Shares of major U.S. airlines were higher Friday, after American Airlines and United Airlines raised profit and revenue forecasts for the fourth quarter. Several carriers said ticket bookings have been stronger during the holiday season and since Election Day.
American, which operates a hub in Philadelphia, said Friday it expects fourth-quarter unit revenue will be flat, plus or minus 1 percent, up from a previous forecast of a decline of 2.5 percent to 0.5 percent. American now expects fourth-quarter pre-tax margin will be 6 percent to 8 percent, up from a previous guidance range of 5 percent to 7 percent.
United also forecast a higher profit margin Thursday for the current quarter, saying bookings were stronger and employee-related benefit expenses were lower than expected.
"December was always a wildcard for the industry as it was unclear how demand trends would be," said analyst Helane Becker with Cowen & Co. "We believe the improvement in bookings is driven by leisure and business travel relative to initial expectations."
Southwest Airlines CEO Gary Kelly told Bloomberg News Thursday that ticket bookings at Southwest have been up since the presidential election, and Kelly said he was encouraged by President-elect Donald Trump's pledge to unwind regulations, cut corporate taxes, and build transportation infrastructure.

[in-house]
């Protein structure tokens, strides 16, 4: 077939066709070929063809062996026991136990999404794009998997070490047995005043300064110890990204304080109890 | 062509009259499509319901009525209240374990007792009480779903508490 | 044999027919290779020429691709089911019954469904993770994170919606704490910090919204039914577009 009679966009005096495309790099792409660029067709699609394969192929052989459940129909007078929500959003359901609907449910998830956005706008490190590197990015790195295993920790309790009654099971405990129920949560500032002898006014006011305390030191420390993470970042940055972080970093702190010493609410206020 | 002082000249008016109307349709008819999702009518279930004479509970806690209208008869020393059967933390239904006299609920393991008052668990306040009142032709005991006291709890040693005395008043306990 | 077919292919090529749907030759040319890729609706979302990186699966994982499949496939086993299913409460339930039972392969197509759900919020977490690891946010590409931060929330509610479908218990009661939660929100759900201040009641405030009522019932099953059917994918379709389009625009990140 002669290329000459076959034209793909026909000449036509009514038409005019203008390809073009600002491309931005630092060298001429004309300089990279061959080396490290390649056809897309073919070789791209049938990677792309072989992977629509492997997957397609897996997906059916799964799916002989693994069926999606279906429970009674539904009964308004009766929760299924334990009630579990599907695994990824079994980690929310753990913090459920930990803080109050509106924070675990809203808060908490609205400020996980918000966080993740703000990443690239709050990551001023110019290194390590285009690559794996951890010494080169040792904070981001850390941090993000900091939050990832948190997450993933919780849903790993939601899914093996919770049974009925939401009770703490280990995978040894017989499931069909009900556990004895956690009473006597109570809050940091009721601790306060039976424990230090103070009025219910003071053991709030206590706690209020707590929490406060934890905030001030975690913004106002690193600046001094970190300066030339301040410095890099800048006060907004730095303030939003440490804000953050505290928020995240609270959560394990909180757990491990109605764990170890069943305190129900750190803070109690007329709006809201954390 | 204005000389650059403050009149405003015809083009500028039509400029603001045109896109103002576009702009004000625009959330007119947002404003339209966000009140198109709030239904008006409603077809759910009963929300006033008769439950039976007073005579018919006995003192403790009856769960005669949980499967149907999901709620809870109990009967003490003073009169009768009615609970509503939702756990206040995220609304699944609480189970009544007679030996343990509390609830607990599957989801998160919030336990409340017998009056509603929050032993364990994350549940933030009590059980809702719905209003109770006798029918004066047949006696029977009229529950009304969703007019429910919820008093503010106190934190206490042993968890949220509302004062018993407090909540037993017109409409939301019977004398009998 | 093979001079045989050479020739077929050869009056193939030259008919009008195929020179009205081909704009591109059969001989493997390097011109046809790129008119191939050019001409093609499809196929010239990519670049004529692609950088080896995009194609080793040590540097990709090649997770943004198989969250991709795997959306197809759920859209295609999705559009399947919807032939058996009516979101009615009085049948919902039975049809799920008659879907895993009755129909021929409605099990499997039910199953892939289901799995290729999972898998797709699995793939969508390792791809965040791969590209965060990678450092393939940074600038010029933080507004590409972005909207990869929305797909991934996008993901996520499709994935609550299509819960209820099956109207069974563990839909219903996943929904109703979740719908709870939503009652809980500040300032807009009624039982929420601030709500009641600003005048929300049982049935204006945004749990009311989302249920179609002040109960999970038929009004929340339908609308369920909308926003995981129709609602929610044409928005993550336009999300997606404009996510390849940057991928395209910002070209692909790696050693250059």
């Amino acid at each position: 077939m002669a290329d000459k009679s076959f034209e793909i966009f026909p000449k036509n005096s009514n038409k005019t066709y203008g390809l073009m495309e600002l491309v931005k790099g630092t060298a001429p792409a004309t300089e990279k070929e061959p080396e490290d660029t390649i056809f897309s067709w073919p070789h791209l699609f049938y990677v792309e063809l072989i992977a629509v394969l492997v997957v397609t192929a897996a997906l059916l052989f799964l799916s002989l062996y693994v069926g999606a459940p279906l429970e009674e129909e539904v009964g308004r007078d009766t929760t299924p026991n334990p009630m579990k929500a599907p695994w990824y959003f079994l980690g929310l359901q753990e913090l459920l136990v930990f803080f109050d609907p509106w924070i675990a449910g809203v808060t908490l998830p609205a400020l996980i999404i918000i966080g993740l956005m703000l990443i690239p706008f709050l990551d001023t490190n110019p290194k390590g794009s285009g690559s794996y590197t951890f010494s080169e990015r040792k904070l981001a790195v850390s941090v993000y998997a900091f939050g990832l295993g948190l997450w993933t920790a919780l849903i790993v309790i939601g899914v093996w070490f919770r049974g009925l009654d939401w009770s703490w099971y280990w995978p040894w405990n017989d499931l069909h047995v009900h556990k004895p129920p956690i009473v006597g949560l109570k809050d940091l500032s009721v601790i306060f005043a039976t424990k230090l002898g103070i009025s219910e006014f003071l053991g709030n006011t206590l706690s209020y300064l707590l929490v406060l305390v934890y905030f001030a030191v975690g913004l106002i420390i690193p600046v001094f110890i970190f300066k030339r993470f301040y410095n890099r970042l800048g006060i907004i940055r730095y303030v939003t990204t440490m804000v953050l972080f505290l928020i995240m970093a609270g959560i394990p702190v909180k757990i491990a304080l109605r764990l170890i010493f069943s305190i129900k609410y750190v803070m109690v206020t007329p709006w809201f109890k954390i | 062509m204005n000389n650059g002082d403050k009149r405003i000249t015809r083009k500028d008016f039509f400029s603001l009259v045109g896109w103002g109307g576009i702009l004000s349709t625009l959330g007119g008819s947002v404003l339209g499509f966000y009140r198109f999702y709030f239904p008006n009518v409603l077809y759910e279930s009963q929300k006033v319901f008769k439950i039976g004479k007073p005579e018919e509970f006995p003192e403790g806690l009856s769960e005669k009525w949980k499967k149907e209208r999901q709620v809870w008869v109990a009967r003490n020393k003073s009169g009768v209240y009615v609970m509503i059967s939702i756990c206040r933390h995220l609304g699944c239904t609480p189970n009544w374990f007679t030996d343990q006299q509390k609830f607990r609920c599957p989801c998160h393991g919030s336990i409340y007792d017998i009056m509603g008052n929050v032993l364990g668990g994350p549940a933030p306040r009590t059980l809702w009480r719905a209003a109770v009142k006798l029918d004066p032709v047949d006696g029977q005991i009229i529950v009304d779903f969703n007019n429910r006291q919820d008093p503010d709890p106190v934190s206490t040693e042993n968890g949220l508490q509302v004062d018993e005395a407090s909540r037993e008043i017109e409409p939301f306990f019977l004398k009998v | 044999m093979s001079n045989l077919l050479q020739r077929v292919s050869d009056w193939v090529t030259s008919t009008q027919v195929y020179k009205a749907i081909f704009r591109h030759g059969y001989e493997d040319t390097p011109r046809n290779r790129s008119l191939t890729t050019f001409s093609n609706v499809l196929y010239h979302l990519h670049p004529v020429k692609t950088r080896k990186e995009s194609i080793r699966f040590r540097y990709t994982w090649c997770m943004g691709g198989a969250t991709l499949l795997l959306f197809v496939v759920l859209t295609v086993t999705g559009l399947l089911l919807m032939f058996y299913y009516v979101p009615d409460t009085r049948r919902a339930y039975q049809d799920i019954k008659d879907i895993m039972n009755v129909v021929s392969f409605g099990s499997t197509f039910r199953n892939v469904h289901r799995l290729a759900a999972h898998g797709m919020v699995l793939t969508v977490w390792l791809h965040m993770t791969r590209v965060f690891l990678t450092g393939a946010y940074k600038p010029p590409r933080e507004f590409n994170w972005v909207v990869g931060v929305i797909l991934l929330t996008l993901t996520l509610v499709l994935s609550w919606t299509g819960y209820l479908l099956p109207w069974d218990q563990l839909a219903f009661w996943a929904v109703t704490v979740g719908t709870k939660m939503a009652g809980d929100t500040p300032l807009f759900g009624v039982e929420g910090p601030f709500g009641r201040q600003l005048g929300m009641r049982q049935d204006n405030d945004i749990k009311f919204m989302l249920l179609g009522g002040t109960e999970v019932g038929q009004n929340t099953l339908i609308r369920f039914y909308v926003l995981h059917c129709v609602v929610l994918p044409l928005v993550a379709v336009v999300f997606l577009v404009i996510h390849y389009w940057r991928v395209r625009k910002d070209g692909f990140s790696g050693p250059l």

"There's definitely a lift in spirit," Gary Kelly said in an interview at Bloomberg's headquarters in New York, citing the stock market's rally in the last month. "I don't know that we can explain it, but we've seen a lift in our booking activity since the election."
American said that November was the "best operation since the merger" with US Airways in December 2013. American had the lowest number of cancellations and best on-time departures and on-time arrivals of any month, said president Robert Isom.
"Yield trends continue to exceed expectations as leisure and business travel appear to have picked up post the U.S. presidential election," Becker said in a client note, referring to American.
Despite a record 2016 expected for airline profits, the International Air Transport Association, an industry group, projected global airline industry profits will fall in 2017 and capacity growth - supply of seats and flights - will slow next year because of higher oil costs and slowing global GDP growth.